As the stock market rally continues to chug along in reaction to the Trump victory, sectors are shifting away from the lockstep movement that has been the norm over the last seven years, says The Wall Street Journal.
Andrew Wilkinson, chief market analyst at Interactive Brokers, explains, “You’re seeing pressure on different sectors. In a typical bull market, you’re going to get all stocks going higher.” One of the more pronounced divergences is between financial stocks and the S&P 500 which is reflective of investor expectations for looser regulations under the new administration.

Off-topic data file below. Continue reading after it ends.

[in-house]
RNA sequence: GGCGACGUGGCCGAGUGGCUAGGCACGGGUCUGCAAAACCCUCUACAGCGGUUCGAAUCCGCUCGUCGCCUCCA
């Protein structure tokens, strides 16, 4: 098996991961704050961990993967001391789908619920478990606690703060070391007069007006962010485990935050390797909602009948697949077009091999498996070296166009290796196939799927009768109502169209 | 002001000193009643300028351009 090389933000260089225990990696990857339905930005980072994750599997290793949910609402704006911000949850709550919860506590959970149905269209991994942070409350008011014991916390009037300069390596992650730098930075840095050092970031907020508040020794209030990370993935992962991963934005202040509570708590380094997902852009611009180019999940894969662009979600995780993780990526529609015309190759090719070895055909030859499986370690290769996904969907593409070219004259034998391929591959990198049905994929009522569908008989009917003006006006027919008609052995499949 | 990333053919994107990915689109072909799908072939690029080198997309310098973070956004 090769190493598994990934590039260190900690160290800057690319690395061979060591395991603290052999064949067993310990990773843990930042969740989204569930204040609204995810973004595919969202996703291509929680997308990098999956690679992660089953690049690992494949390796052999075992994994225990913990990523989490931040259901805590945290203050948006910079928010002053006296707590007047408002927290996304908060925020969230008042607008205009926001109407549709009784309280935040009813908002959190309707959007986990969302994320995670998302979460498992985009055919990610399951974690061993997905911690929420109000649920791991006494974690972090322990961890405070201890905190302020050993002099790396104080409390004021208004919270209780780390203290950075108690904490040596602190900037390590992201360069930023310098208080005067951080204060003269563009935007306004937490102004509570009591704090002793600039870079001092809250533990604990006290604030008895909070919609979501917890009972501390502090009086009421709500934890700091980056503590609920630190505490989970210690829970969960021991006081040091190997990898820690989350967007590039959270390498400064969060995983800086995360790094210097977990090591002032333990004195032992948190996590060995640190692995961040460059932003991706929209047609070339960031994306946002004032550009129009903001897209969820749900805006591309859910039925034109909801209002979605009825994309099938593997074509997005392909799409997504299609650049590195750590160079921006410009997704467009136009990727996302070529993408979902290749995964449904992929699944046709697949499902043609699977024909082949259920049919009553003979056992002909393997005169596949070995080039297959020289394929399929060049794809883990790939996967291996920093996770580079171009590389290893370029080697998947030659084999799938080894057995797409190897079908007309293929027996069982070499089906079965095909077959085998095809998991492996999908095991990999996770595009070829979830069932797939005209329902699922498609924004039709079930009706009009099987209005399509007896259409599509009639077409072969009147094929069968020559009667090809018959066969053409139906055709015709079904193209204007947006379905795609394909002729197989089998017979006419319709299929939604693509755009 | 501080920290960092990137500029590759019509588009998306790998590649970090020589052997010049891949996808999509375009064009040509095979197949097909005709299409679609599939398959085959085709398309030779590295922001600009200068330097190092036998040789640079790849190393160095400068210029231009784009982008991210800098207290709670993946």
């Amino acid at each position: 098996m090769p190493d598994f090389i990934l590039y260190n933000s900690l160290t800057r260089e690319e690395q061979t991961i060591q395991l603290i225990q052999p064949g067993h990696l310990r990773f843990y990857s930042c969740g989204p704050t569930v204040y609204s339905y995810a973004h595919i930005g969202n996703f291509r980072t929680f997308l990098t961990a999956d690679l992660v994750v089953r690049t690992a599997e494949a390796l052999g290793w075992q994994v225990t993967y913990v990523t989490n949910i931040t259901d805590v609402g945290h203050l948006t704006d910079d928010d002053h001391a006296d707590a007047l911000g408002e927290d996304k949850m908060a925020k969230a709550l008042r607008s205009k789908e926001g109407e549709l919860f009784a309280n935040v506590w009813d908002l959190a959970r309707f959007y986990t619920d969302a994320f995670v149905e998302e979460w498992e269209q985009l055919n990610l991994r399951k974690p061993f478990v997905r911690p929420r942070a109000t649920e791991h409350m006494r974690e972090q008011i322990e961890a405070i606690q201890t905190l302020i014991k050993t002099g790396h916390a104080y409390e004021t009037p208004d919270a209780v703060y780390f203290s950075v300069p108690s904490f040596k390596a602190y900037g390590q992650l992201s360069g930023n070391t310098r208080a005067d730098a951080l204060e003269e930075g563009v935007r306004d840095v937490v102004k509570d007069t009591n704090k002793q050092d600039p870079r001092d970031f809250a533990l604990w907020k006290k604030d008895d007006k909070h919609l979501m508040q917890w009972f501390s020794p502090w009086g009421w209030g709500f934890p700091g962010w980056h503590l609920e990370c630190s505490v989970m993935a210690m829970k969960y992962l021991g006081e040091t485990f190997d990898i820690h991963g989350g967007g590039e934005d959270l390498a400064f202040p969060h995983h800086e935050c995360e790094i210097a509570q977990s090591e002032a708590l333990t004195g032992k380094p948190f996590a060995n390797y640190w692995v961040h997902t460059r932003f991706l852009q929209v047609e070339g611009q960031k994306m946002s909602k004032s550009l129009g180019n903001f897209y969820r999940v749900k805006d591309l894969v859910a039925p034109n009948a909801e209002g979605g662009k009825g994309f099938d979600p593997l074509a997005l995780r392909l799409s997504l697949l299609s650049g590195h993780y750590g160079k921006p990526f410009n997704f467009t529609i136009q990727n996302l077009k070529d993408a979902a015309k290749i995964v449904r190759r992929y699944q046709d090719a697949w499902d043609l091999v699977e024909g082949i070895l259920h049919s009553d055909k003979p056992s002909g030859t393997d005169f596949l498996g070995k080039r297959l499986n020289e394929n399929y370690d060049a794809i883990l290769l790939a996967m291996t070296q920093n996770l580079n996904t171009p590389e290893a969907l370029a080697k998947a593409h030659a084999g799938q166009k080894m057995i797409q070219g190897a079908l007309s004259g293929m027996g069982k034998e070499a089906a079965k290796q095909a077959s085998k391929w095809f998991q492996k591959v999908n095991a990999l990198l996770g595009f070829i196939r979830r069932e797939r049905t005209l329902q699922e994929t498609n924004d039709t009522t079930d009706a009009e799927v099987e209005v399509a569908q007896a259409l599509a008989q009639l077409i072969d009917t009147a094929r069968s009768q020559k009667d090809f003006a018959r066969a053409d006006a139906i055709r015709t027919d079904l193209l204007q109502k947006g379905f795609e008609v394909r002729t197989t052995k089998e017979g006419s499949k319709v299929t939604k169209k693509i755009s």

According to WSJ, the correlation between growth and value stocks has also decreased since election day. “A Republican sweep…has boosted the inflation outlook, pushing investors into value names. Before the election, investors crowded into growth companies in 2015 amid a sluggish economy and then poured money into low-volatility equities in the first half of the year.”
Mike Bailey, director of research at FBB Capital Partners, says the weakening correlations could be good news for active managers–who have seen an enormous exodus of funds amidst low volatility and high correlations with equity benchmarks. Morningstar data shows that active funds have suffered an exodus of approximately $222 billion as of last October.
Wilkinson suggests that as sector performance in equities continues to disperse, “It makes it very interesting for the stock picker and the active manager who’s on his game.”